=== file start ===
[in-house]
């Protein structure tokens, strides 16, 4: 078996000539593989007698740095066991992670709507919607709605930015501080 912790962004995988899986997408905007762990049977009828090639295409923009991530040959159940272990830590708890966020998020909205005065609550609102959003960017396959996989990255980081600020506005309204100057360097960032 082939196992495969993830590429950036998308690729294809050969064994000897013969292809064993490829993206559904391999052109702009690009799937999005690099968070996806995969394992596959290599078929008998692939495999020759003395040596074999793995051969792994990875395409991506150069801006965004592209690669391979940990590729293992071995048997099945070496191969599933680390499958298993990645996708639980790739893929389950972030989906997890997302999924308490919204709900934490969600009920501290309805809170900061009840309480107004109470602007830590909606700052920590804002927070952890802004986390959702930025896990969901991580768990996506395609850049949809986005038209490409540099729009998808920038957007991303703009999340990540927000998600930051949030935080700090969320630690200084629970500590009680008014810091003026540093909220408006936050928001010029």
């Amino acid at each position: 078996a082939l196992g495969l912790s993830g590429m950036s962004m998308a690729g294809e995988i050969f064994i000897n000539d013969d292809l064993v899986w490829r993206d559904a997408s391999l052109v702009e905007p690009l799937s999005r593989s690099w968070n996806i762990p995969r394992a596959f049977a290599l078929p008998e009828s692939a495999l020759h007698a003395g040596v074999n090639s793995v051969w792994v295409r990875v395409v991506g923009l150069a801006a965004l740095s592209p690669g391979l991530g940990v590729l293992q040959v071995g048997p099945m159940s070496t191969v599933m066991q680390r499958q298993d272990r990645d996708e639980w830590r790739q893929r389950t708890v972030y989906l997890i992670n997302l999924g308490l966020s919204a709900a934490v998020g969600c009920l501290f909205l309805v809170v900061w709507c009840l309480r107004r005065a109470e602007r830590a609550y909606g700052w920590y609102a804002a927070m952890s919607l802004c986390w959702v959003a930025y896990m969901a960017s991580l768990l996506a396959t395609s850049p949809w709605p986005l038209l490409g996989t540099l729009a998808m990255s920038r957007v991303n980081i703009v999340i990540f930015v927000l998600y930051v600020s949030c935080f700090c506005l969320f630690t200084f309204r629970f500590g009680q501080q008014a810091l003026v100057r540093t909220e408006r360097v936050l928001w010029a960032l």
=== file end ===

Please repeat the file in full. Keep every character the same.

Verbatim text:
[in-house]
């Protein structure tokens, strides 16, 4: 078996000539593989007698740095066991992670709507919607709605930015501080 912790962004995988899986997408905007762990049977009828090639295409923009991530040959159940272990830590708890966020998020909205005065609550609102959003960017396959996989990255980081600020506005309204100057360097960032 082939196992495969993830590429950036998308690729294809050969064994000897013969292809064993490829993206559904391999052109702009690009799937999005690099968070996806995969394992596959290599078929008998692939495999020759003395040596074999793995051969792994990875395409991506150069801006965004592209690669391979940990590729293992071995048997099945070496191969599933680390499958298993990645996708639980790739893929389950972030989906997890997302999924308490919204709900934490969600009920501290309805809170900061009840309480107004109470602007830590909606700052920590804002927070952890802004986390959702930025896990969901991580768990996506395609850049949809986005038209490409540099729009998808920038957007991303703009999340990540927000998600930051949030935080700090969320630690200084629970500590009680008014810091003026540093909220408006936050928001010029």
């Amino acid at each position: 078996a082939l196992g495969l912790s993830g590429m950036s962004m998308a690729g294809e995988i050969f064994i000897n000539d013969d292809l064993v899986w490829r993206d559904a997408s391999l052109v702009e905007p690009l799937s999005r593989s690099w968070n996806i762990p995969r394992a596959f049977a290599l078929p008998e009828s692939a495999l020759h007698a003395g040596v074999n090639s793995v051969w792994v295409r990875v395409v991506g923009l150069a801006a965004l740095s592209p690669g391979l991530g940990v590729l293992q040959v071995g048997p099945m159940s070496t191969v599933m066991q680390r499958q298993d272990r990645d996708e639980w830590r790739q893929r389950t708890v972030y989906l997890i992670n997302l999924g308490l966020s919204a709900a934490v998020g969600c009920l501290f909205l309805v809170v900061w709507c009840l309480r107004r005065a109470e602007r830590a609550y909606g700052w920590y609102a804002a927070m952890s919607l802004c986390w959702v959003a930025y896990m969901a960017s991580l768990l996506a396959t395609s850049p949809w709605p986005l038209l490409g996989t540099l729009a998808m990255s920038r957007v991303n980081i703009v999340i990540f930015v927000l998600y930051v600020s949030c935080f700090c506005l969320f630690t200084f309204r629970f500590g009680q501080q008014a810091l003026v100057r540093t909220e408006r360097v936050l928001w010029a960032l």